The Associated Press-NORC Center for Public Affairs Research released results of a survey which examined the public’s opinion about what it means to be a quality health care provider in the United States.
Funded by the Robert Wood Johnson Foundation, the survey included a sample of 1,002 adults aged 18 years and older to a random-digit-dial survey. According to a press release, key findings from the study include:
- Most Americans define provider quality by how it relates to physician-patient interactions and a physician’s personality traits, rather than the effectiveness of the care provided or the patient’s own health outcomes.
- Majority of consumers said quality of care provided in the United States would improve if physicians were required to report the effectiveness of their treatments and patient satisfaction with care.
- Less than a quarter of consumers receive provider quality information and most people are not confident they could find provider quality information they can trust on their own, including direct comparisons of physicians.
- Americans trust word-of-mouth and personal recommendations from physicians more than provider quality data coming from the government or third parties.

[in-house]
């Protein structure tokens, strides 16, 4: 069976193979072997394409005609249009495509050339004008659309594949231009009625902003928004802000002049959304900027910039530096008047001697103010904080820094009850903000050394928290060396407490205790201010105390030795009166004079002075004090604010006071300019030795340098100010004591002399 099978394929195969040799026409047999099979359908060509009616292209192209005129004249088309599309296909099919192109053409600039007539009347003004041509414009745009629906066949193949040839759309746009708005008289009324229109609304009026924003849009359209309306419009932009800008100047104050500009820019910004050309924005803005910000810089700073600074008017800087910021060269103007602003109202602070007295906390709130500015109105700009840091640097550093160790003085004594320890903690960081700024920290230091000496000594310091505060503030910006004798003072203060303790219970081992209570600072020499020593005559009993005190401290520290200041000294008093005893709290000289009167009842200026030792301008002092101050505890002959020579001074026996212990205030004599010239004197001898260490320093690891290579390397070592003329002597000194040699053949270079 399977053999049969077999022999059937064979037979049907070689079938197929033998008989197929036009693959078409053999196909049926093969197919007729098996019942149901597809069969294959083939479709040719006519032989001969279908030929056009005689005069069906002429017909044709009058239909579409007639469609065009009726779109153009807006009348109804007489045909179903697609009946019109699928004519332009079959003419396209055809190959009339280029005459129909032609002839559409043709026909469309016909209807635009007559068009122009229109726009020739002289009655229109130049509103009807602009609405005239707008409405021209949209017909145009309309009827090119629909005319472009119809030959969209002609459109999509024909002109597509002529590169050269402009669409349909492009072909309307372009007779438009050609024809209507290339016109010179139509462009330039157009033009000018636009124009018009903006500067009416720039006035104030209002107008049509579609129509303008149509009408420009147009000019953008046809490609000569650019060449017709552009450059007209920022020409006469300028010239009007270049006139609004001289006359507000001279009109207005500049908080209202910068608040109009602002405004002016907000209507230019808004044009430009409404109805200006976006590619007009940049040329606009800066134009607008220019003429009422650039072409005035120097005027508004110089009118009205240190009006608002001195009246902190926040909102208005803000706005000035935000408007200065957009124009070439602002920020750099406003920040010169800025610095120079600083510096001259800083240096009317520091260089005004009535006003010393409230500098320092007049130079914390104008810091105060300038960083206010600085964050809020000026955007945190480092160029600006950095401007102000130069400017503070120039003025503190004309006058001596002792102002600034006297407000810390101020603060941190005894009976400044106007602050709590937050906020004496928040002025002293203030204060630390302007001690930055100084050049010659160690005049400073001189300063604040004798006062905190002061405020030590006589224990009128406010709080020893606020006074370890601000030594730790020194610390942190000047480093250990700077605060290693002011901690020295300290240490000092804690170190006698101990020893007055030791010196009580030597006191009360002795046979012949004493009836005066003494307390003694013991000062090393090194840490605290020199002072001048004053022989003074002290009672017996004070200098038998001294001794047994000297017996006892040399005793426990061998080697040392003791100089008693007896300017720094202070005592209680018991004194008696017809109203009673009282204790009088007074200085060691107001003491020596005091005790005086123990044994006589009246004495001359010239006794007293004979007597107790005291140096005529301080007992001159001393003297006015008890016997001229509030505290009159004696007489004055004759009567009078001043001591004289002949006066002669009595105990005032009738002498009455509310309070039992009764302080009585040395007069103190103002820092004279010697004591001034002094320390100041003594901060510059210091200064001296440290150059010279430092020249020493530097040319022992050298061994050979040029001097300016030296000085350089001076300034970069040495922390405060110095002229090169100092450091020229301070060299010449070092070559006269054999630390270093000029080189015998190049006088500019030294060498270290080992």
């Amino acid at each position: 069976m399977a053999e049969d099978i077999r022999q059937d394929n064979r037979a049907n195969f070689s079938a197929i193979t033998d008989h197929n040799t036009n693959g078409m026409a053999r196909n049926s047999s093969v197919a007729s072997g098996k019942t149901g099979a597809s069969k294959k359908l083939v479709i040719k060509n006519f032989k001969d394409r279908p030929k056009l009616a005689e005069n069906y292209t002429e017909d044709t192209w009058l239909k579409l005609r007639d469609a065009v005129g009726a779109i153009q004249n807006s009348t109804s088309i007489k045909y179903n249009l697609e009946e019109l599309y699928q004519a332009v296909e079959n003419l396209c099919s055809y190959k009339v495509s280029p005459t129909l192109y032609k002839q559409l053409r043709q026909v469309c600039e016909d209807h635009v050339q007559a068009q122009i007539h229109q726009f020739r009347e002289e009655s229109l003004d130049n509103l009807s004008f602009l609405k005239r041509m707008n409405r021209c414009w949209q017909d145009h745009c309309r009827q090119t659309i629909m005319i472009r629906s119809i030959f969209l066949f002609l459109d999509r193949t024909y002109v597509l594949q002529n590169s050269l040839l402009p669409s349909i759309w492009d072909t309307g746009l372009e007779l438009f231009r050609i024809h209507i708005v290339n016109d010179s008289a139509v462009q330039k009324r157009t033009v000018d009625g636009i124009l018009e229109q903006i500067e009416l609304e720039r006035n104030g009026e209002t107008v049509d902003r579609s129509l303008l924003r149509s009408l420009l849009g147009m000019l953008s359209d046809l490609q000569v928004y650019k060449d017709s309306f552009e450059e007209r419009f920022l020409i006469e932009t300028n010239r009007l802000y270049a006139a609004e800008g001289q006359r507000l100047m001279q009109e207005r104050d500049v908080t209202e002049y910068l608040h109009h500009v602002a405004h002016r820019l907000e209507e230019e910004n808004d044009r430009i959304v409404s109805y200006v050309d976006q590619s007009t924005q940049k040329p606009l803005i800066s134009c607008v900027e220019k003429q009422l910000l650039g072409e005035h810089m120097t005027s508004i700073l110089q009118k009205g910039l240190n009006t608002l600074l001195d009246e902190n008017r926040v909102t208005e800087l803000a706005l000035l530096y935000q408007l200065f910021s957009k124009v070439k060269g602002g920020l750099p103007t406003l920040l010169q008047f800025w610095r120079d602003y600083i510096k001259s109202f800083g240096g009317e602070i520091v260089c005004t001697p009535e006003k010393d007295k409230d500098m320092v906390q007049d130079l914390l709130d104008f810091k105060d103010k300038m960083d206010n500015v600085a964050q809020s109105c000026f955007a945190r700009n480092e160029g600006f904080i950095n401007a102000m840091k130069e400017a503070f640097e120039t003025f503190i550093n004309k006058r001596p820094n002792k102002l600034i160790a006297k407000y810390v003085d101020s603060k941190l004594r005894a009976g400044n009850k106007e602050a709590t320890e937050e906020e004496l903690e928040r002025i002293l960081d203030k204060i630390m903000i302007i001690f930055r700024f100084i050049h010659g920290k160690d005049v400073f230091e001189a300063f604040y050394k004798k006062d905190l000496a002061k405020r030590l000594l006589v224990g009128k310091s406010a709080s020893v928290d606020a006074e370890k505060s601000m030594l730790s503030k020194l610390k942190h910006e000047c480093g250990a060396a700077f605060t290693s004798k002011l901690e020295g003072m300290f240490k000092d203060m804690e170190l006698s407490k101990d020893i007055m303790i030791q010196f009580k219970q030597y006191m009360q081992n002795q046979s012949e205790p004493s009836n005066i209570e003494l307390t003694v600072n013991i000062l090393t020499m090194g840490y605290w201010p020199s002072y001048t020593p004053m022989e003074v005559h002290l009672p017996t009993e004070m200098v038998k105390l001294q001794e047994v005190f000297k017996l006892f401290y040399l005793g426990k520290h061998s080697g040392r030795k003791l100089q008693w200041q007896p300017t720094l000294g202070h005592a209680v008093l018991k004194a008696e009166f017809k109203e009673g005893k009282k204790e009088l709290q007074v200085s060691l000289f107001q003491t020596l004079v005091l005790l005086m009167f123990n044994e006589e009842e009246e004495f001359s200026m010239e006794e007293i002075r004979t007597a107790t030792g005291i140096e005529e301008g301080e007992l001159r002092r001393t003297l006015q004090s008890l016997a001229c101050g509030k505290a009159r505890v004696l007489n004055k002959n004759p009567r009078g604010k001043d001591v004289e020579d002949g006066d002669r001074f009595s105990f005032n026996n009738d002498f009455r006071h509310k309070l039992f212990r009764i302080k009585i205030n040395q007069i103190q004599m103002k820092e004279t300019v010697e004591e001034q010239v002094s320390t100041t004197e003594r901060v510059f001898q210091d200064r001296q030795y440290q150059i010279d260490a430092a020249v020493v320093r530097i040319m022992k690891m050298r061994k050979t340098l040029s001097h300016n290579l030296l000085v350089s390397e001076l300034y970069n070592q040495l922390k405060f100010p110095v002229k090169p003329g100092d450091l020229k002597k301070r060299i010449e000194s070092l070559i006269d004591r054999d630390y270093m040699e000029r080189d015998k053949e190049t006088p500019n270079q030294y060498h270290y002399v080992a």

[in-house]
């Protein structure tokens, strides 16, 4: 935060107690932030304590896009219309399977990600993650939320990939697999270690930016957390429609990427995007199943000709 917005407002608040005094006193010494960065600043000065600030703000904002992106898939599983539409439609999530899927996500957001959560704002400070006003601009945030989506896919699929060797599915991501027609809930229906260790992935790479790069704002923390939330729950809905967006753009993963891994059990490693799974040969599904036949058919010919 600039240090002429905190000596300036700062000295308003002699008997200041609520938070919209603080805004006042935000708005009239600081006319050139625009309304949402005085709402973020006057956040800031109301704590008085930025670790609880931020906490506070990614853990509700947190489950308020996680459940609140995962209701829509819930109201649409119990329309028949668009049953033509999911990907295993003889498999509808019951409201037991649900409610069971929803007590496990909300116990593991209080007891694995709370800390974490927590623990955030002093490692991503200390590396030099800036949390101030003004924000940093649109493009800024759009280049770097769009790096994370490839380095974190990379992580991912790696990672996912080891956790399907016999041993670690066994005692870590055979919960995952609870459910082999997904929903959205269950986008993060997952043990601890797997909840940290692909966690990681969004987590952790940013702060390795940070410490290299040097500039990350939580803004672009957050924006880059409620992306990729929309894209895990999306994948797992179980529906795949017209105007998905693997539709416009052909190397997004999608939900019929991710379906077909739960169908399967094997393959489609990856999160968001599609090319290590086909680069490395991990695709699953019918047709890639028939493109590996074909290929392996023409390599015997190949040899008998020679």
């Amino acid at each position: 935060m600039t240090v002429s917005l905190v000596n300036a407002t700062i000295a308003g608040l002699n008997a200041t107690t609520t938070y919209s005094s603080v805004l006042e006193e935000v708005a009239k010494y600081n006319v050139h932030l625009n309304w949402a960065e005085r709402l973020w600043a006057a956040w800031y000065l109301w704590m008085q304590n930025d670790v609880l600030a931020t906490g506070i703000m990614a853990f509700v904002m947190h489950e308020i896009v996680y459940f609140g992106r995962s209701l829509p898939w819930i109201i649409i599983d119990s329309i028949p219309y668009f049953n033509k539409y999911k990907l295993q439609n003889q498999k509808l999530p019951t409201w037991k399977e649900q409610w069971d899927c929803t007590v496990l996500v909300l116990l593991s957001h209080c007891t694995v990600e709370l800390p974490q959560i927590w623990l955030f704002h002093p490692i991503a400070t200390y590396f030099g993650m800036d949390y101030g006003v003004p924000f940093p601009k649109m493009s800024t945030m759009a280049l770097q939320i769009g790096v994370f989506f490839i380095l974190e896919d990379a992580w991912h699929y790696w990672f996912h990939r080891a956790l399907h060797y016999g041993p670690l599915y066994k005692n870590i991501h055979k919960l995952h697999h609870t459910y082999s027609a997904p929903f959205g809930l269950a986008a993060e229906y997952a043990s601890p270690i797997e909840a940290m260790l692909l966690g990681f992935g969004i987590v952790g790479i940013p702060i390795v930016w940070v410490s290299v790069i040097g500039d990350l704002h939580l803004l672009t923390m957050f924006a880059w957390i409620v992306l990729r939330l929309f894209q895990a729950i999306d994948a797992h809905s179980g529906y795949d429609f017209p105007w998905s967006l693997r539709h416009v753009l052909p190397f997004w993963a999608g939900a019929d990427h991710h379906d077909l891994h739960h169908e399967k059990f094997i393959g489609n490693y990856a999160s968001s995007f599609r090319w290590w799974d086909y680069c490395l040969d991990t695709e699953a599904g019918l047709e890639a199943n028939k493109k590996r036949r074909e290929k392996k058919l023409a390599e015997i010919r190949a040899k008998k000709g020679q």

- A third of Americans reported it is easy to find information they trust related to the costs of provider care, while fewer say it is easy to find data that compared a provider’s cost and quality.
- About half of Americans believe higher quality health care generally comes at a higher cost, while 37% said there is no real relationship between quality and cost.
- Despite the fact that more Americans are now insured as a result of the Affordable Care Act, people without health insurance face more challenges in finding information about provider quality and cost. At the same time, they are more likely than the insured to think public reporting of such information would improve the overall quality of care.
“This survey is designed to provide meaningful data on how consumers understand, trust and use the health care information available to them,” Trevor Tompson, vice president for public affairs research for NORC at the University of Chicago and director of the AP-NORC Center, stated in a press release. “This survey provides answers to key questions around Americans’ perceptions of health care quality…The survey also explored whether people think public reporting requirements would improve health care in the United States.”
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